“The Democracy will cease to exist when you take away from those who are willing to work and give to those who are not.”
Game day is here. In what will likely go down as the most expensive campaign season in history, it has all come down to today. For partisans on both sides, the quote above from Thomas Jefferson is what this election has been about: should the government do less or more? Based on the current national polls, it is not clear either side really won that argument.
As I wrote yesterday in a note, the consensus view of the expert pollster is that President Obama has this election won. He currently leads, albeit very slightly, in the national polls and he has a slightly higher edge in the swing state polls which should give him the Electoral College votes he needs to win. This is all reflected in the probability markets as websites like Intrade have Obama at an almost 68% probability of winning.
Now, if I were content in believing the national polls, I could probably stop the note here and get on to something more interesting, like telling you that you should dial into our call with Neil Barofsky, the former Inspector General of TARP, tomorrow morning (if you don’t have the dial-in information ping firstname.lastname@example.org). The key pushback on the story the polls are telling us is that almost all economic models suggest that President Obama should not get re-elected. These models, like polls, also have a very strong track record predicting Presidential election results.
In addition, the polls generally appear to show a much higher sample of Democrats by ID than would be expected in a race this close. This doesn’t mean the polls are wrong, of course, it may well mean there is a reason more people are indentifying as Democrats than ever before. Currently, it is a margin of +7 for Democrats in the recent national polls that I reviewed. It could also be a systemic error, which may give Romney the ultimate edge.
Regardless, by tomorrow we will know who is right and wrong in terms or predicting the outcome of the election. We will also know who is going to be the President for the next four years. Or will we? This year more than other, there is also a strong case for an outcome that is undecided on Election Day.
Specifically, in Ohio voters that have requested ballots to vote early, can also go to the polls on Election Day and vote. In this scenario, the Ohio voters would be given provisional ballots that could not be counted for ten days until it was determined that voter had not voted twice. In Ohio, a recount is triggered if the vote is within 0.5% and then the recount would have to wait ten days for the provisional ballots to be legitimized.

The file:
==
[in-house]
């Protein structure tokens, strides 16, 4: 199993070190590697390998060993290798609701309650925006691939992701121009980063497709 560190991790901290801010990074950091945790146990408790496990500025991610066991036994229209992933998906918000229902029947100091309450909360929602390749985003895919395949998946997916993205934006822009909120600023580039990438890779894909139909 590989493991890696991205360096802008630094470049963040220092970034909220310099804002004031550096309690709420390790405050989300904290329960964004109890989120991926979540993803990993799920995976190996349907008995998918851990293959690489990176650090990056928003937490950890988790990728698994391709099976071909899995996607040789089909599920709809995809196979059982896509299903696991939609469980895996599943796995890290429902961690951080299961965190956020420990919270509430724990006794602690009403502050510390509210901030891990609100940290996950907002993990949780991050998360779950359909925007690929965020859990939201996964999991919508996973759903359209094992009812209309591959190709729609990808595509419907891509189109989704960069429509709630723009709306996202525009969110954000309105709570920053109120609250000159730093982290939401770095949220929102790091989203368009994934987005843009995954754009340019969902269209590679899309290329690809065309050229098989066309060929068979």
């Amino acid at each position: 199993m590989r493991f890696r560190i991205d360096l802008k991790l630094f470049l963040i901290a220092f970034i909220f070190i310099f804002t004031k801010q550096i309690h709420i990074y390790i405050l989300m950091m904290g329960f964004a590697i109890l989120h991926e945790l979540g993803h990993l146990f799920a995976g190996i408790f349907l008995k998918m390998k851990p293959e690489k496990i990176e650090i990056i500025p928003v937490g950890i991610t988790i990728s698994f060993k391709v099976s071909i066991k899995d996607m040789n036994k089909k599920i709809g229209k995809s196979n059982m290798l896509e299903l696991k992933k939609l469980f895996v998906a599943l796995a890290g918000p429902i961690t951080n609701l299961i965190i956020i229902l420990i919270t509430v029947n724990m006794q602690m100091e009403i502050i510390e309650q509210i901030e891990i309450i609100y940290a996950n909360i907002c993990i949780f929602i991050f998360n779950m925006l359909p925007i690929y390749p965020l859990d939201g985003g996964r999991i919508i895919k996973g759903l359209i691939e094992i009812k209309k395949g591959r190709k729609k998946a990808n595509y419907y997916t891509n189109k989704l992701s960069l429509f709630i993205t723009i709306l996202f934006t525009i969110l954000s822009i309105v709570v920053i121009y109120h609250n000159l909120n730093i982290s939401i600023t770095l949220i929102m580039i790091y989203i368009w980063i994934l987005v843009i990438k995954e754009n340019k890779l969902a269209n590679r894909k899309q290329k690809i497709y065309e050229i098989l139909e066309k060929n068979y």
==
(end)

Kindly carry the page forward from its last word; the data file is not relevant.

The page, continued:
In the Chart of the Day we take a look at how the market performed in the days following the 2000 tied election. It wasn’t pretty to say the least. There was a meaningful drawdown for most of November to the tune of some -8% in the SP500. As my colleague Keith McCullough noted on CNBC last night, it was a market that felt like hell. Indecision is never good for equity markets.
Undoubtedly, many of you will be watching the returns very closely this evening. There are a few things that you want to focus on to get a sense for the eventual outcome of the election. These are as follows:
1) Turnout - If turnout is bigger than expected, it likely favors Obama. If it is lower than expected, it likely favors Romney. Potential rain in both North Carolina and Florida may help Romney. In 2008, more than 131 million people voted. This equated to 62.9% of eligible voters casting ballots, if the turnout percentage looks to be coming in lower it will be an edge for Romney.
2) Exit polls – There are certain demographics that Romney does much better with, namely whites and males. If the exit polls show a high turnout among these groups, this will be a positive for Romney. The inverse is true for Obama. A high turnout of women and ethnic minorities favors Obama.
3) Virginia – The polls in Virginia close at 7pm eastern. The path to Ohio even mattering and an eventual victory for Romney goes through Virginia. If Romney does not win Virginia, he most certainly will not win the Presidency.
4) Ohio - As I’ve written before, no Republican nominee has ever won the Presidency without winning Ohio. While there is a path to the Presidency for Romney without Ohio, it is very unlikely. The key counties to watch in Ohio are Hamilton (Obama won in 2004, but normally goes Republican), Wood and Ottawa. The last two are the swing votes within the swing state and have gone with the Presidential winner every year since 1992. North Carolina closes at 730pm, just like Ohio, and is must win for Romney.
5) 8pm – Three states close at 8pm, including New Hampshire and Florida. If Romney looks to have won North Carolina, Virginia and Ohio, he will likely have also won Florida, but still needs more Electoral College votes. New Hampshire has four and would put him over the top.
6) 9pm – If Romney is still alive at 9pm, then we are on to 14 states, including crucial battlegrounds Colorado and Wisconsin. Democrats have won Wisconsin for six straight elections. If Romney can keep Wisconsin close or flip it, he will likely be the next President.
In closing, I will leave you with a quote from Thoreau:
“All voting is a sort of gaming, like checkers or back gammon, with a slight moral tinge to it, a playing with right and wrong, with moral questions; and betting naturally accompanies it. The character of the voters is not staked. I cast my vote, perchance, as I think right; but I am not vitally concerned that that right should prevail. I am willing to leave it to the majority.”
Our immediate-term risk range for Gold, Oil (Brent), Copper, US Dollar, EUR/USD, UST 10yr Yield, and the SP500 are now $1, $106.03-110.12, $3.45-3.53, $80.19-80.84, $1.27-1.29, 1.67-1.75%, and 1, respectively.
Keep your head up, stick on the ice and put your ballot in the box,
Daryl G. Jones
Director of Research